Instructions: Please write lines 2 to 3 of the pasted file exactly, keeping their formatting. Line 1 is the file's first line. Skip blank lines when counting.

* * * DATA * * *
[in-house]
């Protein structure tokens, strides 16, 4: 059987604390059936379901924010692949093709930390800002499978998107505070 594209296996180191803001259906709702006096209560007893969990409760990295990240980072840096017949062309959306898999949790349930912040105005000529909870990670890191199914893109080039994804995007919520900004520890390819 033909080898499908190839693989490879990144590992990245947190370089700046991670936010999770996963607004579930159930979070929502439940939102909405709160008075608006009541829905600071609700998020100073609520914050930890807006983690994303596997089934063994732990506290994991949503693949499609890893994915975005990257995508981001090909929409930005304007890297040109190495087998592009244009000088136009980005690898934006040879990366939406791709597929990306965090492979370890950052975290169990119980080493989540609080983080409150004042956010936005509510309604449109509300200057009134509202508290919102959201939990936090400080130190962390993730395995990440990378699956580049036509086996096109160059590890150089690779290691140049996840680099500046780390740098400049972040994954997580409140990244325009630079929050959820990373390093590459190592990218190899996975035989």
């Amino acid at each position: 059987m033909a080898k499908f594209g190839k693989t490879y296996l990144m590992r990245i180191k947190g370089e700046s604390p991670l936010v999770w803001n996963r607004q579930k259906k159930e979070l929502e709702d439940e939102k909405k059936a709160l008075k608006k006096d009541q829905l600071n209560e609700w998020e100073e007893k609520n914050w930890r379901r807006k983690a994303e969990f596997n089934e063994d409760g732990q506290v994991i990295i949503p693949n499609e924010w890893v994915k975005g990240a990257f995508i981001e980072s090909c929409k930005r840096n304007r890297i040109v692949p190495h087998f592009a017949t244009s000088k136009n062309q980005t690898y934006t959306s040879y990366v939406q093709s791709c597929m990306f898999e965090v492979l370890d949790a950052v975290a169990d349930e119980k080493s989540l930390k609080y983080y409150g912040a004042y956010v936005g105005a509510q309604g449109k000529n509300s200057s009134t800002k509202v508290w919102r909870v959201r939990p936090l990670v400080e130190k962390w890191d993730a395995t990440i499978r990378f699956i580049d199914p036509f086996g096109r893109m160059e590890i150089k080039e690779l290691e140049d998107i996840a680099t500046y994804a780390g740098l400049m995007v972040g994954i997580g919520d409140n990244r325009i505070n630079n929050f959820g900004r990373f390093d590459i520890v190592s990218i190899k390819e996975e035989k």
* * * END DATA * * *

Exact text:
């Protein structure tokens, strides 16, 4: 059987604390059936379901924010692949093709930390800002499978998107505070 594209296996180191803001259906709702006096209560007893969990409760990295990240980072840096017949062309959306898999949790349930912040105005000529909870990670890191199914893109080039994804995007919520900004520890390819 033909080898499908190839693989490879990144590992990245947190370089700046991670936010999770996963607004579930159930979070929502439940939102909405709160008075608006009541829905600071609700998020100073609520914050930890807006983690994303596997089934063994732990506290994991949503693949499609890893994915975005990257995508981001090909929409930005304007890297040109190495087998592009244009000088136009980005690898934006040879990366939406791709597929990306965090492979370890950052975290169990119980080493989540609080983080409150004042956010936005509510309604449109509300200057009134509202508290919102959201939990936090400080130190962390993730395995990440990378699956580049036509086996096109160059590890150089690779290691140049996840680099500046780390740098400049972040994954997580409140990244325009630079929050959820990373390093590459190592990218190899996975035989």
């Amino acid at each position: 059987m033909a080898k499908f594209g190839k693989t490879y296996l990144m590992r990245i180191k947190g370089e700046s604390p991670l936010v999770w803001n996963r607004q579930k259906k159930e979070l929502e709702d439940e939102k909405k059936a709160l008075k608006k006096d009541q829905l600071n209560e609700w998020e100073e007893k609520n914050w930890r379901r807006k983690a994303e969990f596997n089934e063994d409760g732990q506290v994991i990295i949503p693949n499609e924010w890893v994915k975005g990240a990257f995508i981001e980072s090909c929409k930005r840096n304007r890297i040109v692949p190495h087998f592009a017949t244009s000088k136009n062309q980005t690898y934006t959306s040879y990366v939406q093709s791709c597929m990306f898999e965090v492979l370890d949790a950052v975290a169990d349930e119980k080493s989540l930390k609080y983080y409150g912040a004042y956010v936005g105005a509510q309604g449109k000529n509300s200057s009134t800002k509202v508290w919102r909870v959201r939990p936090l990670v400080e130190k962390w890191d993730a395995t990440i499978r990378f699956i580049d199914p036509f086996g096109r893109m160059e590890i150089k080039e690779l290691e140049d998107i996840a680099t500046y994804a780390g740098l400049m995007v972040g994954i997580g919520d409140n990244r325009i505070n630079n929050f959820g900004r990373f390093d590459i520890v190592s990218i190899k390819e996975e035989k």